Elizabeth Holmes’ diary-like notes revealed in Theranos fraud trial

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As the Theranos’ founder faces her fraud trial, where she could be jailed for up to 20 years if convicted, her diary-style notes have been revealed in court.

Elizabeth Holmes had “nothing to hide” in the wake of a damning probe into her blood-testing company Theranos, she wrote in personal notes about the investigation that ultimately sparked its demise and her downfall.

Holmes’ note to herself came about two weeks after The Wall Street Journal ran the first article in an investigative series that alleged Theranos had been overstating its technology and was in fact a fraud, according to CNBC, which obtained a trove of the diary-like notes that Holmes typed to herself in 2015.

The Journal’sseries of articles eventually sparked criminal and financial investigations into Holmes – whose trial began earlier this month – her company and her then-boyfriend and COO of Theranos, Ramesh “Sunny” Balwani.

Both Holmes and Balwani have pleaded not guilty to two counts of conspiracy to commit wire fraud and 10 counts of wire fraud. They will be tried separately, with Balwani’s trial set to start next year.

Holmes could be sent to jail for 20 years if found guilty.

But in the weeks following the October 2015 publication of the Journal’sinitial investigation into Theranos, Holmes reportedly wrote to herself, “Point by point refutation statements.”

Another said: “Fearless transparent nothing to hide.”

Later that same evening, according to CNBC, Holmes noted, “Board statement – independent look at accusations by board – making statements – no independent opinion. Unwise board – enter – without judgement –”.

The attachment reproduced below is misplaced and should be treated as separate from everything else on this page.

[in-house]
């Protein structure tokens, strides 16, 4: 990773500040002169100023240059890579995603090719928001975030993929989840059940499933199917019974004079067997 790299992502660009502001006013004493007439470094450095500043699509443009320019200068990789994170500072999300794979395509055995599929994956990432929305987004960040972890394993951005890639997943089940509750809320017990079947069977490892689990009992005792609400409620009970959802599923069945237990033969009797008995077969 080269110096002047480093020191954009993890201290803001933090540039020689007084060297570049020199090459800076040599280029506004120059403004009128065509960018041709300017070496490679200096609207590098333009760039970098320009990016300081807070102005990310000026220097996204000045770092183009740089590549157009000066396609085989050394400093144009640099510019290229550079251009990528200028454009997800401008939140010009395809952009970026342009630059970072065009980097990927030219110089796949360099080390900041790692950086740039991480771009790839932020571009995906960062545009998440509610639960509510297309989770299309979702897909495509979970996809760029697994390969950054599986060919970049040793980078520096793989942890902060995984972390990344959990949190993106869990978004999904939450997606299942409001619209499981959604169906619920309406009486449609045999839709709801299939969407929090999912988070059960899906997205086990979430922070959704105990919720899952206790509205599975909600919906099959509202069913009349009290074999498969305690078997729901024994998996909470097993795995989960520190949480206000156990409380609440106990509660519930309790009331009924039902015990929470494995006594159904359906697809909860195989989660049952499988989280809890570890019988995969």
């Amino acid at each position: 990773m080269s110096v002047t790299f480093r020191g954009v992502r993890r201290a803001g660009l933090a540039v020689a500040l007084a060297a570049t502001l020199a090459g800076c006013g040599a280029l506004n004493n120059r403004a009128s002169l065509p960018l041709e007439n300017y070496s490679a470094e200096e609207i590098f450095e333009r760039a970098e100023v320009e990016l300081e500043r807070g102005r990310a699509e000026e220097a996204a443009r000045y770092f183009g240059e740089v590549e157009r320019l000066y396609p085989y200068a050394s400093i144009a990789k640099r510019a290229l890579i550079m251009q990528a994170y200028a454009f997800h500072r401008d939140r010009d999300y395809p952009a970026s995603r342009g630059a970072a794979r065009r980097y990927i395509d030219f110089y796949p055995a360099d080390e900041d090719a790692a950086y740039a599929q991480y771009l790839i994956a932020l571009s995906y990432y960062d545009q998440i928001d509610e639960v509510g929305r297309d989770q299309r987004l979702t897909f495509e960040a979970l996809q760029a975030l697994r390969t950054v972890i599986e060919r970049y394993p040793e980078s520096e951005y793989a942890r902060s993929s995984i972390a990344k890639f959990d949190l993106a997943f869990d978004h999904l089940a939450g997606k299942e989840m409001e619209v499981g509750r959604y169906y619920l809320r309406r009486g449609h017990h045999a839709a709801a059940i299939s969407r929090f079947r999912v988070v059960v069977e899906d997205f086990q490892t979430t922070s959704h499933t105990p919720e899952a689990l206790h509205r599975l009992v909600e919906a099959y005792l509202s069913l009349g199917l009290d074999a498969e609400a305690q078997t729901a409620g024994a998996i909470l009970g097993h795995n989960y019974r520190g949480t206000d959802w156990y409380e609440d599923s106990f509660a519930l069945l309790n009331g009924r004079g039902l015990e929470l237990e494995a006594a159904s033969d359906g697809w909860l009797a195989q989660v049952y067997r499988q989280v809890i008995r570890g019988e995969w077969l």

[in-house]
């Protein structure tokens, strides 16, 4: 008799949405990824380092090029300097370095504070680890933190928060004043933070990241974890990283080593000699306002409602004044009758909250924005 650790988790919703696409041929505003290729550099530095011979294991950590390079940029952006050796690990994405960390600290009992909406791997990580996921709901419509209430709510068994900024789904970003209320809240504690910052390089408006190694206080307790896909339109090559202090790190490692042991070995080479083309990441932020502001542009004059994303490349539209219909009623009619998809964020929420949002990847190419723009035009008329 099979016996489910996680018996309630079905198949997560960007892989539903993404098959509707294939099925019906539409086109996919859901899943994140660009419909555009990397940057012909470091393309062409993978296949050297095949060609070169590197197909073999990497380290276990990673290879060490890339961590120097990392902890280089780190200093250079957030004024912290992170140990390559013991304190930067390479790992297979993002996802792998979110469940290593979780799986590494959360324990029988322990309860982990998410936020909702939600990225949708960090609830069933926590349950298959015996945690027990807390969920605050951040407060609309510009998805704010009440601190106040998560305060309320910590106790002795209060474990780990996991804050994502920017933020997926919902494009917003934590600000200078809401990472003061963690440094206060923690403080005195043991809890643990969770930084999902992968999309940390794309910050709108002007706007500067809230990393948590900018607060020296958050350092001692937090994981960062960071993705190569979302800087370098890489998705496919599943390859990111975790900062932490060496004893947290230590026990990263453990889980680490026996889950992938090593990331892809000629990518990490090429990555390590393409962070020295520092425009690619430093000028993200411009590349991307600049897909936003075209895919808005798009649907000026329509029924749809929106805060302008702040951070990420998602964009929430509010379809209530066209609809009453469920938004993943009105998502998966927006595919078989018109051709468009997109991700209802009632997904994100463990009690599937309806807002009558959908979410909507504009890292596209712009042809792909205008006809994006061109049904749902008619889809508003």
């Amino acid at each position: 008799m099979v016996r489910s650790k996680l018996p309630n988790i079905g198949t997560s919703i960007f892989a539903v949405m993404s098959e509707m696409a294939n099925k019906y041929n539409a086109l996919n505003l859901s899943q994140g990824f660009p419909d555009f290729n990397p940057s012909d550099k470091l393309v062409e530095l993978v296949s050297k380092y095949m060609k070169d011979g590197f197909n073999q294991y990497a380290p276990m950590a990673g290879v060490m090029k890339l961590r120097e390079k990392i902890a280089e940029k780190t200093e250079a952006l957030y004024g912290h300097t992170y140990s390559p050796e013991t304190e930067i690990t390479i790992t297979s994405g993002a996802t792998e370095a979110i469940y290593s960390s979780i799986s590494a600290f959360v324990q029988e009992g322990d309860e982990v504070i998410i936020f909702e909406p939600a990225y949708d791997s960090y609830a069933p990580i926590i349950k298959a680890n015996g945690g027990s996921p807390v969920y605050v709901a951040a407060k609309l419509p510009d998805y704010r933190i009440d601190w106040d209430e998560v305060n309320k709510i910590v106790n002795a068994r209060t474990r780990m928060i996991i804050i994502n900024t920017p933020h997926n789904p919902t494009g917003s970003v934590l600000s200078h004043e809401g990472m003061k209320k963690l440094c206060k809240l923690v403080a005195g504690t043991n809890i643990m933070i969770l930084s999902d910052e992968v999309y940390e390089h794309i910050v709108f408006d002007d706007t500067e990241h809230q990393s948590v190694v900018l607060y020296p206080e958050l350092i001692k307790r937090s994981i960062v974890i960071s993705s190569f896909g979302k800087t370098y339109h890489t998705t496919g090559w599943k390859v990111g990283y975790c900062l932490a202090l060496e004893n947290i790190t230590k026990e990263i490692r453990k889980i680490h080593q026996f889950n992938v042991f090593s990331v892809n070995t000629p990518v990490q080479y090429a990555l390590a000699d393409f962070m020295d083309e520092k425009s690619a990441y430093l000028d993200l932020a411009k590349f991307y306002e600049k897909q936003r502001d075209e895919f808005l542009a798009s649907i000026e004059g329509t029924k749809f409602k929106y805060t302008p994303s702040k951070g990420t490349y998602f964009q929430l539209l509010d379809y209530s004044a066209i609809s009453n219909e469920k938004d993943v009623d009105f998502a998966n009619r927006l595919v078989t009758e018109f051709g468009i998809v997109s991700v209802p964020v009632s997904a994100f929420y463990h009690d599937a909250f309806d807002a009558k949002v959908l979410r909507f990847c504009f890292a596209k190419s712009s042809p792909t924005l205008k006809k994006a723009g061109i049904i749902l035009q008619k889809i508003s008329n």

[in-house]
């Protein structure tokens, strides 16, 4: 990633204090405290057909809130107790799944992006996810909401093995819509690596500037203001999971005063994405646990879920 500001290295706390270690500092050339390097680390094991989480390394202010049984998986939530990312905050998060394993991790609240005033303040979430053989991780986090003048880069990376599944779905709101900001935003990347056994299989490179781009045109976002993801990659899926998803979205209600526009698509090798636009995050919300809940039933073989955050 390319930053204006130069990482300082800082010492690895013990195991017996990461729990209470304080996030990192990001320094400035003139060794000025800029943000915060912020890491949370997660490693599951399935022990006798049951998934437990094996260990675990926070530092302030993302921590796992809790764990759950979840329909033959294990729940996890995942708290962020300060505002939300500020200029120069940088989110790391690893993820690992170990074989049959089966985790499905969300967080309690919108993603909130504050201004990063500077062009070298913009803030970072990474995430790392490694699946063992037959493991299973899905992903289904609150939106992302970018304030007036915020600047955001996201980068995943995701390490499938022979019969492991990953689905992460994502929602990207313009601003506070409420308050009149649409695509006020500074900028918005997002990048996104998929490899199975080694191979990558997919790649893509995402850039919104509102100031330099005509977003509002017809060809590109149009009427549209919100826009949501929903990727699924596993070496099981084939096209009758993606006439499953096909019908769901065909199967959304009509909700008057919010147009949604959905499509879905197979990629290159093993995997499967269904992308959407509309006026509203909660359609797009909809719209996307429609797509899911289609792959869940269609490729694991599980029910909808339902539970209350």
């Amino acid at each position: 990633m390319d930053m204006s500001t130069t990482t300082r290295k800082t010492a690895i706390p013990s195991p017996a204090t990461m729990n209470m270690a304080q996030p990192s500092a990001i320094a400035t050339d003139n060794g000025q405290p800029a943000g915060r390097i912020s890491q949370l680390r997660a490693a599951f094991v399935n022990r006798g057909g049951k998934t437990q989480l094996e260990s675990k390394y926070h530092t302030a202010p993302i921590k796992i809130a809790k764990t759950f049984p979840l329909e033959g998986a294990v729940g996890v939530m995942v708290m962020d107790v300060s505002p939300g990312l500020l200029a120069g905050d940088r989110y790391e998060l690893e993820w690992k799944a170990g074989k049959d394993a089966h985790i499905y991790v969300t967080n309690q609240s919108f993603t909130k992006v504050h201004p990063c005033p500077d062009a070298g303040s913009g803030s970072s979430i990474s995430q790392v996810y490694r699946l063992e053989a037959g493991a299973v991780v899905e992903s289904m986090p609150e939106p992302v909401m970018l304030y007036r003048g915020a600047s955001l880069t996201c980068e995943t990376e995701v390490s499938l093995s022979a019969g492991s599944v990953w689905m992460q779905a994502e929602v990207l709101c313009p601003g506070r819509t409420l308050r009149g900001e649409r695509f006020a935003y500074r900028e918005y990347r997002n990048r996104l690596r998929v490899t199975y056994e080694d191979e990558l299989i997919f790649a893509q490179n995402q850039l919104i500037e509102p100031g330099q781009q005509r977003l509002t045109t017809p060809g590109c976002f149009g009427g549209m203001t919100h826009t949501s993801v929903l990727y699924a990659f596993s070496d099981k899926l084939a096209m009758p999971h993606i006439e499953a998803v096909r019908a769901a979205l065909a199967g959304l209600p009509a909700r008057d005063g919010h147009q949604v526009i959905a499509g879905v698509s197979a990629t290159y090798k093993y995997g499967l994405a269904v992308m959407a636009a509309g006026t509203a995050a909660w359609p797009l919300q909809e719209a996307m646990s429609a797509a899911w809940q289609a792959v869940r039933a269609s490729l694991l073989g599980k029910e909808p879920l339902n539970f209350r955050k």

Another line read, “Strategic mistake – WSJ – impression – fight – number accusations – made.”

“Weak accusations – endorses everything – happened – if – true – raise doubt – want – board looks into it – finds nothing to any of it – looked into it – have not looked at it independently,” she later added, according to the report.

“Haven’t addressed – doesn’t shake my confidence – my business judgement – no reason – this announcement – know a month from now – business judgement correct at the time. Never for sure,” the same note reportedly reads.

“Put out statement. Faith – Elizabeth, co”, she added.

Taken together, the notes offer some insight into Holmes’ mindset as she dug in and defended herself and her company against mounting fraud allegations.

In her trial so far, though, her lawyers have not struck the same tone.

Rather than defending against fraud at Theranos, Holmes’ lawyers have largely sought to paint a picture of Holmes as a CEO who was clueless about the technological details of her company and therefore not knowingly committing fraud.

Her lawyers have instead pointed the finger at Balwani, alleging that he was the mastermind behind the fraud and that Holmes herself is innocent.

Prosecutors in turn have sought to show that Holmes and Balwani worked hand-in-hand, and that Holmes bilked investors out of hundreds of millions of dollars while lying about the capabilities of the company’s technology.

Other notes that Holmes wrote to herself in 2015 show some of Holmes’ thinking before the Journal published its investigation.

In one note, after a conversation Holmes had just had with Theranos legal counsel David Boies, Holmes wrote simply, “becoming Steve Jobs” in an apparent reference to the biography Becoming Steve Jobs: The Evolution of a Reckless Upstart into a Visionary Leader by Brent Schlender, which had published the prior month.

Holmes – a notable Jobs wannabe who regularly mimicked his signature black turtleneck look – even kept a framed photo of Jobs in her office, a former employee told CNBC.

Holmes often publicly described Jobs as her idol.

This article originally appeared on the New York Post and was reproduced with permission



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